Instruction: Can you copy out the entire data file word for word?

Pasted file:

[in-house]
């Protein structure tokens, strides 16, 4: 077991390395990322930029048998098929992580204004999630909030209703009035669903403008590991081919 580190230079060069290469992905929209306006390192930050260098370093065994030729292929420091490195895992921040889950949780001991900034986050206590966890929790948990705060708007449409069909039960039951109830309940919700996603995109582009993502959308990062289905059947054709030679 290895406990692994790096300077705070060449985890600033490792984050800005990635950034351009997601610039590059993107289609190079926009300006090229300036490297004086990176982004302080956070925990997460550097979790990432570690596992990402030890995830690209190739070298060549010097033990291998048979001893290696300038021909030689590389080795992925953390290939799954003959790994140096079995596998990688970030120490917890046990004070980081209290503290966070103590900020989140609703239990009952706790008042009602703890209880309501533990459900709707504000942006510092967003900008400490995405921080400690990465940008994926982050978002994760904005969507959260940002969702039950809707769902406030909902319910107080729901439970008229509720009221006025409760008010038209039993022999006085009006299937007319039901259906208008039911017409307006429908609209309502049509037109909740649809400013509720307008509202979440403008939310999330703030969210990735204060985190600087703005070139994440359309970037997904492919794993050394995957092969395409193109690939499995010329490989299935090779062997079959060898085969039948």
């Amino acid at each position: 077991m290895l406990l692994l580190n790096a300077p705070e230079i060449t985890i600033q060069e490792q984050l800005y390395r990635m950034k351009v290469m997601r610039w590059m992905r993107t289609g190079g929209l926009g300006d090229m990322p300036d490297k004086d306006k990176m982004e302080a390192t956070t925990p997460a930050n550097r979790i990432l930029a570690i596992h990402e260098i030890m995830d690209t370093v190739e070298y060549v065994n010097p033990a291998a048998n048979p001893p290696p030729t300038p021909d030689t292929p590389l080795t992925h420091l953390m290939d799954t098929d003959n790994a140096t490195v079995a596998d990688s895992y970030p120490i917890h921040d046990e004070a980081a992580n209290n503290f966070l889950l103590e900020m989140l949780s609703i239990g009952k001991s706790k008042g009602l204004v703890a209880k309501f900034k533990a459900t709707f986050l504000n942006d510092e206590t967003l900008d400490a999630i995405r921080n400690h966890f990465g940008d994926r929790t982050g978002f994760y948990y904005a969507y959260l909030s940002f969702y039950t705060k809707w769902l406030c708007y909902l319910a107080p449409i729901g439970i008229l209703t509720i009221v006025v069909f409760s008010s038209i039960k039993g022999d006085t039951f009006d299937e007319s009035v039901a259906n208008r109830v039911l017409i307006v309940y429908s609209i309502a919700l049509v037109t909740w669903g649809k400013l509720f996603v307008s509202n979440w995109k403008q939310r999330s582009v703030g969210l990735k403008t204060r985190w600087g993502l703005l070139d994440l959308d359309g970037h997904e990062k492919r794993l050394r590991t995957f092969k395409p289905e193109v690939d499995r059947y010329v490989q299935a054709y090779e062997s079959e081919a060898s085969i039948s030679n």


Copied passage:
[in-house]
């Protein structure tokens, strides 16, 4: 077991390395990322930029048998098929992580204004999630909030209703009035669903403008590991081919 580190230079060069290469992905929209306006390192930050260098370093065994030729292929420091490195895992921040889950949780001991900034986050206590966890929790948990705060708007449409069909039960039951109830309940919700996603995109582009993502959308990062289905059947054709030679 290895406990692994790096300077705070060449985890600033490792984050800005990635950034351009997601610039590059993107289609190079926009300006090229300036490297004086990176982004302080956070925990997460550097979790990432570690596992990402030890995830690209190739070298060549010097033990291998048979001893290696300038021909030689590389080795992925953390290939799954003959790994140096079995596998990688970030120490917890046990004070980081209290503290966070103590900020989140609703239990009952706790008042009602703890209880309501533990459900709707504000942006510092967003900008400490995405921080400690990465940008994926982050978002994760904005969507959260940002969702039950809707769902406030909902319910107080729901439970008229509720009221006025409760008010038209039993022999006085009006299937007319039901259906208008039911017409307006429908609209309502049509037109909740649809400013509720307008509202979440403008939310999330703030969210990735204060985190600087703005070139994440359309970037997904492919794993050394995957092969395409193109690939499995010329490989299935090779062997079959060898085969039948």
């Amino acid at each position: 077991m290895l406990l692994l580190n790096a300077p705070e230079i060449t985890i600033q060069e490792q984050l800005y390395r990635m950034k351009v290469m997601r610039w590059m992905r993107t289609g190079g929209l926009g300006d090229m990322p300036d490297k004086d306006k990176m982004e302080a390192t956070t925990p997460a930050n550097r979790i990432l930029a570690i596992h990402e260098i030890m995830d690209t370093v190739e070298y060549v065994n010097p033990a291998a048998n048979p001893p290696p030729t300038p021909d030689t292929p590389l080795t992925h420091l953390m290939d799954t098929d003959n790994a140096t490195v079995a596998d990688s895992y970030p120490i917890h921040d046990e004070a980081a992580n209290n503290f966070l889950l103590e900020m989140l949780s609703i239990g009952k001991s706790k008042g009602l204004v703890a209880k309501f900034k533990a459900t709707f986050l504000n942006d510092e206590t967003l900008d400490a999630i995405r921080n400690h966890f990465g940008d994926r929790t982050g978002f994760y948990y904005a969507y959260l909030s940002f969702y039950t705060k809707w769902l406030c708007y909902l319910a107080p449409i729901g439970i008229l209703t509720i009221v006025v069909f409760s008010s038209i039960k039993g022999d006085t039951f009006d299937e007319s009035v039901a259906n208008r109830v039911l017409i307006v309940y429908s609209i309502a919700l049509v037109t909740w669903g649809k400013l509720f996603v307008s509202n979440w995109k403008q939310r999330s582009v703030g969210l990735k403008t204060r985190w600087g993502l703005l070139d994440l959308d359309g970037h997904e990062k492919r794993l050394r590991t995957f092969k395409p289905e193109v690939d499995r059947y010329v490989q299935a054709y090779e062997s079959e081919a060898s085969i039948s030679n």